Section 7 of that Act, now codified as Ind. Anno. Stat., § 49-707, was amended in 1949 and now reads as follows:

"49-707. Publication of notices in newspapers. In all cases where the law provides for the publication of legal notices in a newspaper, it shall be legal to make such publication in either a daily, weekly, semiweekly or triweekly newspaper which for at least five (5) years, has been a newspaper of general circulation, printed in the English language and entered, authorized and accepted by the post-office department of the United States of America as mailable matter of the second class as defined by the Act of Congress of the United States of March 3, 1879 and having a bona fide circulation: Provided, That such publication, if made in a daily or semiweekly or triweekly newspaper, shall be published once a week for the same period and time as required by law, and it shall be made on the same day of each week."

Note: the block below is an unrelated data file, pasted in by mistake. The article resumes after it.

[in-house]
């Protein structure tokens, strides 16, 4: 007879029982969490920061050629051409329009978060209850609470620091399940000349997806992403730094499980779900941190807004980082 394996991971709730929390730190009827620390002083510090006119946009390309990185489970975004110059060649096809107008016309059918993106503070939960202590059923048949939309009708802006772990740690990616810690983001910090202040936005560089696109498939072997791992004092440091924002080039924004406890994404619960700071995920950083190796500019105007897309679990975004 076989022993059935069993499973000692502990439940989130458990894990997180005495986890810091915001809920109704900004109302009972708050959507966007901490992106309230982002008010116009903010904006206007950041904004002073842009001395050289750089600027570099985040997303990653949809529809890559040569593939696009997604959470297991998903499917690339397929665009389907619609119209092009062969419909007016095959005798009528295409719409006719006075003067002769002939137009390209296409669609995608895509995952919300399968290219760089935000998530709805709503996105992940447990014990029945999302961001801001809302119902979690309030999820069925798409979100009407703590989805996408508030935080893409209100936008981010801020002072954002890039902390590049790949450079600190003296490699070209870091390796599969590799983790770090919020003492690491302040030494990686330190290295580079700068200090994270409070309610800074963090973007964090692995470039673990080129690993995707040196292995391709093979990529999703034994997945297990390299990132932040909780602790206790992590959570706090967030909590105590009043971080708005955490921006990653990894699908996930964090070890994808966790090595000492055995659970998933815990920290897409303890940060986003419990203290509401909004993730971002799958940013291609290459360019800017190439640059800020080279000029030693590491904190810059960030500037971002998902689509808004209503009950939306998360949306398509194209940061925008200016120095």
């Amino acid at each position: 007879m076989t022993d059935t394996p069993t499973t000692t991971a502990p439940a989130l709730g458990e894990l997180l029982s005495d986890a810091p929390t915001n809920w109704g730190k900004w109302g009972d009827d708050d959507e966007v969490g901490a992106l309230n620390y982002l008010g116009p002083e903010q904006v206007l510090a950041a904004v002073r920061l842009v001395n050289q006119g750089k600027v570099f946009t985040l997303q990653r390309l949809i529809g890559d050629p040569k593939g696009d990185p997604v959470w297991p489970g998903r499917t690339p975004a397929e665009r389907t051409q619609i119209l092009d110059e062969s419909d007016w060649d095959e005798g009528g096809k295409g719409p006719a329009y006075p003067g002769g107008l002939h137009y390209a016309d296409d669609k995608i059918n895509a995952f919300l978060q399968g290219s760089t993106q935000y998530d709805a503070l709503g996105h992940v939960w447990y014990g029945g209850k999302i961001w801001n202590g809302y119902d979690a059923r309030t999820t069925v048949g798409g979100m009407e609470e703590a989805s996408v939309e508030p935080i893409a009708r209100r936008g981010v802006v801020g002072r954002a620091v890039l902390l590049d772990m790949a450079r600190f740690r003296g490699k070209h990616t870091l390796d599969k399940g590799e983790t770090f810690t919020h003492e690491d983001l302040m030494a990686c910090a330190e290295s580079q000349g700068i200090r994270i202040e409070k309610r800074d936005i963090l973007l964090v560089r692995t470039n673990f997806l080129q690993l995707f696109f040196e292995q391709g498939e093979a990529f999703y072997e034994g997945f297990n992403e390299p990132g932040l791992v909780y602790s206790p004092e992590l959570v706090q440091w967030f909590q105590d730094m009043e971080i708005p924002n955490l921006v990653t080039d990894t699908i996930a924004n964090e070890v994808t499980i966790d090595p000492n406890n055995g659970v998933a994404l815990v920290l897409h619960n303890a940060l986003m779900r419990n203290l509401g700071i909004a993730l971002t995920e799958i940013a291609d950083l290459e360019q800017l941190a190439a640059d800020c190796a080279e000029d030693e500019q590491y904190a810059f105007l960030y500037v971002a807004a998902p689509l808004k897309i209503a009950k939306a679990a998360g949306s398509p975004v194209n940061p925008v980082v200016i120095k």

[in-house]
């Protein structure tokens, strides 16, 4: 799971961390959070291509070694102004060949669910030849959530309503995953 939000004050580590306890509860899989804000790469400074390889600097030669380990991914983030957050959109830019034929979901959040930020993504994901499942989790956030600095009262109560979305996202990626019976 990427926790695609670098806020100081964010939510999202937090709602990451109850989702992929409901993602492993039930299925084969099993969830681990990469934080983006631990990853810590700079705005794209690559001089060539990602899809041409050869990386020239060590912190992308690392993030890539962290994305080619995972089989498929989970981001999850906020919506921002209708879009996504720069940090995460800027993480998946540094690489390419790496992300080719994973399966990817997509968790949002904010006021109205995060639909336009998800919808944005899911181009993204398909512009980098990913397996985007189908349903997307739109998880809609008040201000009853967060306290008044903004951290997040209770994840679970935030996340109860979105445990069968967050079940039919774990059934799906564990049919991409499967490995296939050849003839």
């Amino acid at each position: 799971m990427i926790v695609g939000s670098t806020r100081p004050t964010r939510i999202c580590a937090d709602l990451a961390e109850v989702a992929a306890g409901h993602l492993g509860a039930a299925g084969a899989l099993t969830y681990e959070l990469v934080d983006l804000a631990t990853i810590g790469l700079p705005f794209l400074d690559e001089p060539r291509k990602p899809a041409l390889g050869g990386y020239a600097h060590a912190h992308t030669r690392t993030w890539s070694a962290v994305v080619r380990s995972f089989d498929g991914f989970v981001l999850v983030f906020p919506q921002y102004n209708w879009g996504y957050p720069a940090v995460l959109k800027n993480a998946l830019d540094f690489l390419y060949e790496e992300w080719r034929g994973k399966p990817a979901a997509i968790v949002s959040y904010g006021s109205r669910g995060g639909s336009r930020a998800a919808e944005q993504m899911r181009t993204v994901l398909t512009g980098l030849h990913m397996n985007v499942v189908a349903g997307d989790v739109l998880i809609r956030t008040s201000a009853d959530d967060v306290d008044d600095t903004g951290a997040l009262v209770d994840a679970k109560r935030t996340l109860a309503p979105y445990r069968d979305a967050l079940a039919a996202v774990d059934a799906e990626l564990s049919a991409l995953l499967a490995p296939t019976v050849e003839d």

Section 10 of the 1927 Act has not been codified, but nevertheless, is a repeal provision which repealed all laws and parts of laws in conflict with all other sections of Chapter 96 of the Acts of 1927. As a result of this repeal provision, § 49-707, supra, became controlling over that part of § 48-701, supra, in conflict therewith.

It was successfully contended by the appellee in the court below that the general act concerning legal advertising, of which § 49-707, supra, is a part, does not apply to the publication of annexation ordinances. As authority for that proposition, appellee cites Bradford v. City of Columbus (1948), *567 118 Ind. App. 408, 78 N.E.2d 457. In the Bradford case it was held that Ind. Anno. Stat., § 49-704 (Replacement, 1963), which prescribes the general manner of publishing legal notices, ordinances and reports, did not apply to the manner of publishing city annexation ordinances. The theory relied on by the court in Bradford was that the language of that section limited its application to "ordinary business affairs" of the city, and that annexation of territory did not fall within that category. We need not decide at this time whether or not the Bradford case represents a proper interpretation of § 49-704. The fact is, the decision in Bradford has absolutely no bearing on the outcome of the present case since the opinion in that case is strictly limited to an interpretation of § 49-704.